Katrina Phillips, Junevile sea turtles and Marine Protected Areas in the Gulf of Mexico
All sea turtles living in U.S. waters are listed as either endangered or threatened under the federal Endangered Species Act. Turtles face both natural threats and human-caused threats, including accidental capture in fishing gear, poaching and habitat destruction. The Gulf of Mexico is home to 5 of the 7 sea turtle species, who use the Gulf and its coastal habitats during critical lifecycle phases, including nesting and breeding. In the Gulf of Mexico, there are 295 MPAs, covering over 280,000 square kilometers of open water and coastline, where human activities, including fishing, are regulated. Katrina Phillips, of the University of Central Florida, uses Argos satellite telemetry data from 2011-2016 to take a closer look at the overlap between protected areas and sea turtle movement patterns in the Gulf of Mexico.
Katrina Phillips is a Ph.D. student studying conservation Biology in the Marine Turtle research Group at the University of Central florida. Her research focuses on describing when, where, and why juvenile sea turtles in the oceanic life stage shift between habitats the Gulf of Mexico.
Example tracks of wild-caught oceanic Kemp’s ridley (grey) and green turtle (green) juveniles in the Gulf of Mexico between 2011 and 2014. The majority of individuals tracked entered a marine protected area during the tracking period, as shown above. Marine Protected Areas are in light blue and juvenile loggerhead Sargassum critical habitat is in cream.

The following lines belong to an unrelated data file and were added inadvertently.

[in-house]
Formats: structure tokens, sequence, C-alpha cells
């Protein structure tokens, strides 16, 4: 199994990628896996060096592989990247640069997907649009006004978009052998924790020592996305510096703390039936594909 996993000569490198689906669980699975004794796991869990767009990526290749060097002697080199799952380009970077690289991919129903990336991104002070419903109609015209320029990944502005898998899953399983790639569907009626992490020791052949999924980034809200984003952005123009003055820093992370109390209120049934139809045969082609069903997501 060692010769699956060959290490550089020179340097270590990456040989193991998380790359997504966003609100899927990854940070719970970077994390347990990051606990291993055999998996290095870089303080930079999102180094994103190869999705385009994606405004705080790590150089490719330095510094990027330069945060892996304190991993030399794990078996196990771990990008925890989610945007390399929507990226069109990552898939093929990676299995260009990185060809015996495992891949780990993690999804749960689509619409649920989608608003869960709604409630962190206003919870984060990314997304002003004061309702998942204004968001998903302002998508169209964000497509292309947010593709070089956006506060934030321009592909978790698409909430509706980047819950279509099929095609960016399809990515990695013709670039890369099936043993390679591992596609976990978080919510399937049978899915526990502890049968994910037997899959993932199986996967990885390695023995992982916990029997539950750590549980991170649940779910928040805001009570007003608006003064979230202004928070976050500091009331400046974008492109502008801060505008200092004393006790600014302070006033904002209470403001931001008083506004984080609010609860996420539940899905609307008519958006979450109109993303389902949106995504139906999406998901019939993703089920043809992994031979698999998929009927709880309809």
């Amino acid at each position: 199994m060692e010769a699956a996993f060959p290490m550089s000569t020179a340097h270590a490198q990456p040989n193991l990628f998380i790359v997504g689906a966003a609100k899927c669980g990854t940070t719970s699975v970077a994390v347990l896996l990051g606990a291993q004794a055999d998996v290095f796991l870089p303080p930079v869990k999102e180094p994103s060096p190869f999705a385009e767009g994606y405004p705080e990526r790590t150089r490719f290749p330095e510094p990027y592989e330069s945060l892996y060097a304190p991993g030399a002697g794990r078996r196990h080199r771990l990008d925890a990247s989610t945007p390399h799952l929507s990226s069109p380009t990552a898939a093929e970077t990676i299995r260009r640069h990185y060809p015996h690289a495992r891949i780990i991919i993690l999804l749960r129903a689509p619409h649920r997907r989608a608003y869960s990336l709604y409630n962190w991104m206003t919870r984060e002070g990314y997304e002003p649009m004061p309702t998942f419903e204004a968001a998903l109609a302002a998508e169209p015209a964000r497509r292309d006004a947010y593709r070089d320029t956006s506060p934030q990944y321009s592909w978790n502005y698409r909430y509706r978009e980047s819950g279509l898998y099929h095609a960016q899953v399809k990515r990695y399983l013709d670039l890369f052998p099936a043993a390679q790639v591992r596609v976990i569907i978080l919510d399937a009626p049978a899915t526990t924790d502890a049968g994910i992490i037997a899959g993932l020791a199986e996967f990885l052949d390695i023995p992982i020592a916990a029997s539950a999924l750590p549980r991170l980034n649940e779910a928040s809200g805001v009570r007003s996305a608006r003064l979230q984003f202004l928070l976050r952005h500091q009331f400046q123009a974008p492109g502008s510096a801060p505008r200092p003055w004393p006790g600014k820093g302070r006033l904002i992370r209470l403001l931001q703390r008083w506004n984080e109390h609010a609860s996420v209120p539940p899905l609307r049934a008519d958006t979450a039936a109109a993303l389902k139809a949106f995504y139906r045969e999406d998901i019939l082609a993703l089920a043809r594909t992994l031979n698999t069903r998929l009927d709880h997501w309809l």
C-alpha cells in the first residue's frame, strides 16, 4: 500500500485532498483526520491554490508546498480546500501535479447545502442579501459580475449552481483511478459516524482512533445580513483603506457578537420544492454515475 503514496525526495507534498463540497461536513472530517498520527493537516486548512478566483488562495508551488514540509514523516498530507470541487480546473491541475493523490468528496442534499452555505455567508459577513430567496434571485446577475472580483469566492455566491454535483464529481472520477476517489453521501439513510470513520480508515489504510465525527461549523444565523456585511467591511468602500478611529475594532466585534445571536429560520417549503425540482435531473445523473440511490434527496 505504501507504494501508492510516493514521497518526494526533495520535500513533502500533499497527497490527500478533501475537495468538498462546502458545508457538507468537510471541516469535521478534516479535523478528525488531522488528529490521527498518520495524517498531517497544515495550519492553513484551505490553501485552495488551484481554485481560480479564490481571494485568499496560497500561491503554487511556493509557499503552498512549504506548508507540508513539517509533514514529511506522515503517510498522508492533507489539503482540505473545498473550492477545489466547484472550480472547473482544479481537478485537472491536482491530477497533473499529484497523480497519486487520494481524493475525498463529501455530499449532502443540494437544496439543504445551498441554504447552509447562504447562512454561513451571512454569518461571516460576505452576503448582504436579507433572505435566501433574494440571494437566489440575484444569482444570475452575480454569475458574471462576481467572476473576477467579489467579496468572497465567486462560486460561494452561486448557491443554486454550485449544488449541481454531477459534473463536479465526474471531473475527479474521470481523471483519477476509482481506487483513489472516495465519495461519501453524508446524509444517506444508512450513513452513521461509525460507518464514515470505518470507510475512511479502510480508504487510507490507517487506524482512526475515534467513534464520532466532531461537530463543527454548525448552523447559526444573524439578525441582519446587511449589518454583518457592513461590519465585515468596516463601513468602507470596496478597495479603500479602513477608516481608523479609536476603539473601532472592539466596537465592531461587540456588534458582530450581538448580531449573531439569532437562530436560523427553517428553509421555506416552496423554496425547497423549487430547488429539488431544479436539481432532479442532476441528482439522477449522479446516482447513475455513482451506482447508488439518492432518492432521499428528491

The beach is nice and smooth after last week’s high tides and some heavy rain over the weekend, so hatched sea turtle nests are easy to spot: dozens of little tracks in the sand. If you’re lucky, you may even find hatchlings still emerging from the nest after sunrise, like these green turtles we found on survey today in the Archie Carr National Wildlife Refuge. Through October 13, our total nest counts from morning surveys in the Brevard County portion of the Refuge are: Loggerheads – 11,542 nests Greens – 12,902 nests Leatherbacks – 43 nests Don’t worry, all the little ones in the video made it to the water just fine. Video by Katrina Phillips, UCF-MTRG
Publiée par UCF Marine Turtle Research Group sur mardi 13 octobre 2015